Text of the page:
Okay, I need advice. Up until this summer, I've been perfectly happy in my own little world, with my own little web page. And now I have "seen the light" and want to create a space for my students to add their "stuff." What are the pros and cons of blogs and wikis? Which would you suggest, setting up a classroom blog that kids can add to and edit, or a classroom wiki?

Tags: blog, suggestions, wiki

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First thought, why not do both? In all probability, one will wither and one will bloom - and then you will have your answer.
I have had success with using David Warlick's "blogmeister" for my students to add their work. It serves as an electronic portfolio of sorts and opens up their work to a wider audience.
I think it depends on what your goals are. What will you use the blog/wiki for? What "stuff" will the students be adding? Will a chronological order of postings be a help or a hindrance? Do you want students to be able to edit other students' work? Please share a little more about your ideas.
I agree with Ian. They are certainly not mutually exclusive and they certainly function quite differently. With a blog there is a post then comments. Wikis are more free form and lend themselves more to the continuous editing. A blog may better lend itself to posting work and allowing others to comment. Wiki more suited to collaborative writing.

I have found with things web 2.0, you really don't get it until you try it.
I want to know if any of you using blogs can tell me: Say I expect all students to post once a week. How can I be sure that Susie's post is not being done by Janie, who is helping out Susie (who has given Janie her password)?
How is that different from an assignment that is physically turned in?

I talk to my children about trust, honesty, character, and ethics all the time. That spills over into any on-line work we do, along with the importance of keeping passwords to one's self, and the possible consequences of giving out a password. When you do so, you are giving away your identity.

I gave my kids their own blogs and they took great ownership in them. I perceived them as reluctant to turn over their ownership to peers.
The other day I was re-reading Konrad Glogowski's Blog of Proximal Development, one of the very few blogs I read for personal pleasure as well as professional interest. I have linked you to the very first post in Feb '05, because the early blog talks you through the process of developing a blogging community as Konrad himself went through it.

What I get from reading it is that you cannot be sure, and it would be inappropriate to try to police student blogging in this way. Rather, facilitate the formation of a student blogging community in which the students' motivation is to share their own views, not to please the teacher. Expect it to take time, and to be personally challenging for you.

Konrad - are you still a C2.0 member? Would love to see your comment on this.
While we would never encourage students to simply copy work from someone else we would hope for collaboration. There's nothing to be gained by working in isolation. Web2.0 apps are great for connecting teachers and students.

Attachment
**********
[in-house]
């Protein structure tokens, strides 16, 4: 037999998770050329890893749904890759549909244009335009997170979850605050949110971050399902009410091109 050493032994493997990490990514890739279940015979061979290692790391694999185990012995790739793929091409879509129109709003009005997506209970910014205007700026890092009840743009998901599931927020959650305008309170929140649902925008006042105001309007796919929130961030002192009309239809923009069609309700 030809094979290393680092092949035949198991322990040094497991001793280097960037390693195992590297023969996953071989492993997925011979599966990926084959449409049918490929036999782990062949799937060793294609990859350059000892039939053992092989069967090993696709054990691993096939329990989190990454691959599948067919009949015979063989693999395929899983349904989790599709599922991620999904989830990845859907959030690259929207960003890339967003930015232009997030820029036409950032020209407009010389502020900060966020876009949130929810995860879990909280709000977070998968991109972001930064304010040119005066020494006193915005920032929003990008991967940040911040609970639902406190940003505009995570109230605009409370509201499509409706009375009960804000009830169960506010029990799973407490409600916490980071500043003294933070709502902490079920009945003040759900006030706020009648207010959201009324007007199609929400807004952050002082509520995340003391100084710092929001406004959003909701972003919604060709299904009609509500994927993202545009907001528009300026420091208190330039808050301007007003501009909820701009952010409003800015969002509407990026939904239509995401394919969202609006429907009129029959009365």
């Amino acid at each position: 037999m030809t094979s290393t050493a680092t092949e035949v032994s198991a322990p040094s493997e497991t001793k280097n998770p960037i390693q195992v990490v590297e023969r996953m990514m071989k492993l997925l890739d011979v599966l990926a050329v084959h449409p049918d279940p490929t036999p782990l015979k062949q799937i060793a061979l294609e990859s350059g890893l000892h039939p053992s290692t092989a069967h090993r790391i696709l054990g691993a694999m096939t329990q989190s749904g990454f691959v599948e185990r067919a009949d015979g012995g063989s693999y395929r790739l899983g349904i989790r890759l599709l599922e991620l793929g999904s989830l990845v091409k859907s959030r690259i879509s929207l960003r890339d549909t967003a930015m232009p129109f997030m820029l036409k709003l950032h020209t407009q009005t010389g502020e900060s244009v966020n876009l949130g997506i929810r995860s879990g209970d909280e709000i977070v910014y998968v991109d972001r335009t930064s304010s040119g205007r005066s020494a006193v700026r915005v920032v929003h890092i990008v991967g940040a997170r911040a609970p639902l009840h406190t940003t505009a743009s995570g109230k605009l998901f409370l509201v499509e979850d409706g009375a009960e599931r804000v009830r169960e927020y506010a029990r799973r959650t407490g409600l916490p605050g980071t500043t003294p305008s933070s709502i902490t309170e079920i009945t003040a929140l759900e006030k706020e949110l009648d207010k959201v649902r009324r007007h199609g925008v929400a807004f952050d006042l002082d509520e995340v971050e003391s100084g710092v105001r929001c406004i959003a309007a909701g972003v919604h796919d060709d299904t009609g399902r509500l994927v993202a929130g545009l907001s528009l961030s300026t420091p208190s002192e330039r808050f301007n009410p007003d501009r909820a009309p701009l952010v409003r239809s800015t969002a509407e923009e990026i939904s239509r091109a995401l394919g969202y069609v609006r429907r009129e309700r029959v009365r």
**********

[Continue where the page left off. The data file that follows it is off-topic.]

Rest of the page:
If Janie is helping Susan who got some ideas from Alisha, they are all growing in their understanding and it doesn't really matter who had any particular idea first.

This might even be formalised and students can be required to work in small groups and hand in group responses.

Here's two pages that came up when Googling the topic
I think you need to get back to the purpose of blogging. Why are you having kids post in the first place? I think motivating kids to blog is more fruitful than making kids blog (which may yield the result you fear). Giving kids a chance to explain their understanding or opinion on that last very exciting class activity, helping kids find their voice, helping them express what they care deeply about... I think this realm is where blogging works best.
Jane, "making kids blog" - you hit the nail on the head. Rather than make it an "assignment" i.e. drudgery, making sure they have a topic that makes them think and enjoy doing that thinking, and so expressing themselves... that's my intention. I, unlike all of you, have yet to put blogs/wikis to use in my classroom but hope to jump that hurdle in about 4 weeks. Thanks to all of you for your ideas.
Jane, Eighteen months ago when I first envisioned a student blog I thought I would have to post and they would respond. That lasted about a day and the kids started blogging and responding on their own, but only a small percentage are "bloggers". I have mixed feelings about "required vs. optional". I teach gifted kids and so many of my boys are actually too lazy to write---I found some "requirement" brings out some really good stuff.

I also decided early on I wanted a really "formal" writing experience so I don't allow chat, personal diary-type entries, IM lingo etc. I also stress good grammar and conventions. The wider audience (including parents, teachers, and strangers) did wonders in improving writing.

I use Moodle for online book discussions so there is an opportunity for each student to response to the same questions. (I think response to questions makes a boring blog). Finished rambling, N.
I see them as serving two different purposes. You can see our class blog here. For the last two years the posting has been optional but this year I'm going to start out with a period of mandatory posting. My blog is on the front page, the student blogs are listed on the left. Start at recent posts to see the discussions from this summer. You can see a list of the wikis we've done over the last 18 months here Let me know if you need any more information. N



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